A place to rest my bones

I’ve been wondering how many people are out there with a situation similar to mine. What do people do when their options run out? I mean we are not all blessed with families that stand behind us 100% and help us when we are down. If that were the case, the homeless population in Hawaii would be non-existent as opposed to the serious issue that it actually is.

According to Hope Services Hawaii there are 12-15,000 people that are homeless at some point of the year. And at least 6,300 of those people are homeless at any given day. Of those 6,300 homeless people, outreach services in the state of Hawaii were only able to help 1,770 individuals in 2014. 48% of those 6,300 are single individuals, and the rest are families with children.

To be honest, for a long time homeless people really bothered me. I was disgusted by the unwashed men and women that littered the streets of Waikiki, begging for money and food. The homeless communities on the North Shore and Kapiolani Park, or even the groups that line the sidewalks in Kaka’ako and Aala Park, setting up their “homes” made of tents, overturned shopping carts with tarps attached, and fences made from cardboard furniture boxes.

I didn’t mind giving food or water to those who stood at intersections with a sign pleading for help, food, and or places to stay. People who don’t want to be in the situation they are in, and will do anything to get out of it. In fact when I was still employed I would buy a sandwich once a week for a man that frequented the parking lot of the 7-11 down the street from my office. He was always very grateful, polite, and thankful. But I didn’t have sympathy for the people begging for money from tourists, expecting something for nothing, especially if it looked like they were high. A year ago a kind friend of mine went into a store and bought a sandwich for a homeless man she saw sitting outside. When she gave it to him he didn’t say thank you, and verbally insulted her for not buying him a drink, or giving him some spending money. I won’t feel pity or sorrow for people like that.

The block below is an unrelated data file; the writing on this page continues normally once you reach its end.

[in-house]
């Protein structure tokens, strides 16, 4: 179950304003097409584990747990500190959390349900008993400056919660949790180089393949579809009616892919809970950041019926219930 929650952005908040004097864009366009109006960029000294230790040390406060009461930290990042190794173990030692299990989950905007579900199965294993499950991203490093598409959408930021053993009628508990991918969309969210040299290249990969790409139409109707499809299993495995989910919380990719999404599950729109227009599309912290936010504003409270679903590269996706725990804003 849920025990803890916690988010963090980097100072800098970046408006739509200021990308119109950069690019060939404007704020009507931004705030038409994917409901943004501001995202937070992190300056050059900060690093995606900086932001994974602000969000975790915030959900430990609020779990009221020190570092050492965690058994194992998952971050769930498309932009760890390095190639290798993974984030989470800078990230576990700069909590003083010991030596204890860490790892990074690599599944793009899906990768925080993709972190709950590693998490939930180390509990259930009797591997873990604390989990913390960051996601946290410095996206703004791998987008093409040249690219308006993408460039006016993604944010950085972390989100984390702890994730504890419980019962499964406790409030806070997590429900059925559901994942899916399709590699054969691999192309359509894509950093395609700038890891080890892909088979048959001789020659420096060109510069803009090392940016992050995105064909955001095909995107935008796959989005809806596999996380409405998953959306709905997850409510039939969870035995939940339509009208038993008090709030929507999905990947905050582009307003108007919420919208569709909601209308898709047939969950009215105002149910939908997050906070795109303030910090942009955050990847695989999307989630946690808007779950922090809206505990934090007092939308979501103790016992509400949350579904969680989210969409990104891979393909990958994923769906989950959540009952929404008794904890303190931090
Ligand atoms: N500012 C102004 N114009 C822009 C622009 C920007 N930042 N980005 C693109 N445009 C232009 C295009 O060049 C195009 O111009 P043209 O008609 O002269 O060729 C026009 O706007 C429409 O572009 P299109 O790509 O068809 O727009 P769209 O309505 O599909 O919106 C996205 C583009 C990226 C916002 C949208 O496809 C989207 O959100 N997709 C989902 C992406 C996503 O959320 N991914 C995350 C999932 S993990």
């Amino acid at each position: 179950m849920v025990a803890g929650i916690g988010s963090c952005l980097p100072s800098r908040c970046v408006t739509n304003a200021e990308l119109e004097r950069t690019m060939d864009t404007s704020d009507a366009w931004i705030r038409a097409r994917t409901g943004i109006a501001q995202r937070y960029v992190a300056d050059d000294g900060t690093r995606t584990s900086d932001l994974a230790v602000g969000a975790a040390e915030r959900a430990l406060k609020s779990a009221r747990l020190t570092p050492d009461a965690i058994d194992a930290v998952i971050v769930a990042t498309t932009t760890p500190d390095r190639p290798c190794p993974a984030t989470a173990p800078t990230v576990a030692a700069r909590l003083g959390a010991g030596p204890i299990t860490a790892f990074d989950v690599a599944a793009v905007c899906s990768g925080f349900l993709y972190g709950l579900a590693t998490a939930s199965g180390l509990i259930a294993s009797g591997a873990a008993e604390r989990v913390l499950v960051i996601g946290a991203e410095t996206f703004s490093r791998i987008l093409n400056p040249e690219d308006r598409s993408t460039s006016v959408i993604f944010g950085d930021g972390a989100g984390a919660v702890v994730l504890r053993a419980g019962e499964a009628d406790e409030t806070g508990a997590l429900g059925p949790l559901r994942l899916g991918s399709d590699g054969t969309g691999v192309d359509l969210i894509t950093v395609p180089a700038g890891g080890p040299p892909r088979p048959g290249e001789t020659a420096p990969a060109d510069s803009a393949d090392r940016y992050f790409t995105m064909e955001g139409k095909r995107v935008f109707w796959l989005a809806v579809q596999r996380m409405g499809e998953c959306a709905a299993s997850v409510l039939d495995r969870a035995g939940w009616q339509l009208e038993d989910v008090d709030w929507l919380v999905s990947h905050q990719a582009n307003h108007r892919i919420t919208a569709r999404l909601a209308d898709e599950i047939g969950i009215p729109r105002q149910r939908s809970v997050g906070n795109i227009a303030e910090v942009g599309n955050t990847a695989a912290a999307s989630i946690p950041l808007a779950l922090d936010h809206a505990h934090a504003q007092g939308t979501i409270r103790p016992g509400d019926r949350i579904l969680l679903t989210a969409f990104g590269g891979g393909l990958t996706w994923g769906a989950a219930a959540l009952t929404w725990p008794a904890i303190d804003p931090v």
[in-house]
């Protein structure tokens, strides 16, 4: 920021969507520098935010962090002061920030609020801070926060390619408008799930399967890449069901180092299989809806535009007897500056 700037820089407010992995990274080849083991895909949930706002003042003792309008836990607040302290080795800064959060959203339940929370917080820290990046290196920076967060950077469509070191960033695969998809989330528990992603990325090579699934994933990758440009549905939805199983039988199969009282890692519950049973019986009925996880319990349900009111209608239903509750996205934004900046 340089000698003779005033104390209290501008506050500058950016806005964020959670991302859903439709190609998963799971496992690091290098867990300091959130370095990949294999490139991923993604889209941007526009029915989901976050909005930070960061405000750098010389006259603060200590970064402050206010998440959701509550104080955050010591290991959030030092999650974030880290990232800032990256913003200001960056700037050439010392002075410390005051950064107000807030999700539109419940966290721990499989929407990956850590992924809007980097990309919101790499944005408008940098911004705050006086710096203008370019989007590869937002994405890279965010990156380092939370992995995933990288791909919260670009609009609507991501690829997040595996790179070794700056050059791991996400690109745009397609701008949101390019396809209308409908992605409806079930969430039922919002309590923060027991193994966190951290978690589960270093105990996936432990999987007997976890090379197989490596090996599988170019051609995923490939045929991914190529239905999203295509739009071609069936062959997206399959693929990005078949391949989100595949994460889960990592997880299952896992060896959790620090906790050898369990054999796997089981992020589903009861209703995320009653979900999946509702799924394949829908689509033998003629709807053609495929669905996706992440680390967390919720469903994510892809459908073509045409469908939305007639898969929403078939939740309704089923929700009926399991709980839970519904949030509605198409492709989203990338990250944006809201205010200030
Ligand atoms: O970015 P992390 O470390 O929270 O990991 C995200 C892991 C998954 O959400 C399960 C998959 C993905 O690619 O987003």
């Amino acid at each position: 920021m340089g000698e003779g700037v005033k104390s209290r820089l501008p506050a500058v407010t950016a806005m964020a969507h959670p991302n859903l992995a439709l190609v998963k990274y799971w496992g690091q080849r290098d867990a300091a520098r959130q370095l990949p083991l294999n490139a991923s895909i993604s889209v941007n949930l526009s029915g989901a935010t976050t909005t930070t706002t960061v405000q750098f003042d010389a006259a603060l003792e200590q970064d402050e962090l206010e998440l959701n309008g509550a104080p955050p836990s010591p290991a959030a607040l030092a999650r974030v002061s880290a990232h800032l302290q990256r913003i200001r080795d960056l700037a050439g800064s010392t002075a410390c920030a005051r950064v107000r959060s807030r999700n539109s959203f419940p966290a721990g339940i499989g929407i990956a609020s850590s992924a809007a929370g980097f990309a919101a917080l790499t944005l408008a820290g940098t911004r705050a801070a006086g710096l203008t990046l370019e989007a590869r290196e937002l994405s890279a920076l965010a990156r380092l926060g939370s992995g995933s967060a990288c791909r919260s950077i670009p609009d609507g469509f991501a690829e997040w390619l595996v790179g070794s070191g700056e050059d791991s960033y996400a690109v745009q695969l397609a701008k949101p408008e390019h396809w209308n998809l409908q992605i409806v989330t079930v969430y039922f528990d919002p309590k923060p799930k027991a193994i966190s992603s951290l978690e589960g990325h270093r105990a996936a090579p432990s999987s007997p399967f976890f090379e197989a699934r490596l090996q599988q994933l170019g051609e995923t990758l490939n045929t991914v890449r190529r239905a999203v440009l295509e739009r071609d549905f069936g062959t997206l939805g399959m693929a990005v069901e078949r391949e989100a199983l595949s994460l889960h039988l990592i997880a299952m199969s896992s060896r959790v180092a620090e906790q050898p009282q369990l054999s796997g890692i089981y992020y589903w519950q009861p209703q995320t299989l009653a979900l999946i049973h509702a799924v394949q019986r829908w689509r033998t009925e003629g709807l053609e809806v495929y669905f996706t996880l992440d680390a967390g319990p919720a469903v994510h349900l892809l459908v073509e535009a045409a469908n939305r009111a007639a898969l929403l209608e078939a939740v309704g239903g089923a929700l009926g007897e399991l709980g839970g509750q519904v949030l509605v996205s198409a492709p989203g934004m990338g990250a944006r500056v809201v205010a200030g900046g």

Facts about homeless people were never very interesting to me. I loosely followed the news stories on what was being done about the growing epidemic. Scoffed at the bills they attempted to pass about making sleeping on sidewalls illegal. But these days, I can’t help but wonder if that’s going to be me soon? Am I going to be living out of a box because of the “inconvenience” of my illness for others?

For the first year I was out of work, I stayed with two sets of  friends who luckily enough had  extra rooms in their house to spare. I was so grateful to be able to have that nice warm roof over my head, hot showers in my own bathrooms, and a private place for my two cats and I to call home. Both sides of my family knew of my growing illness and were happy to know I’d found accommodations. But as the years end loomed closer I knew my time was running out.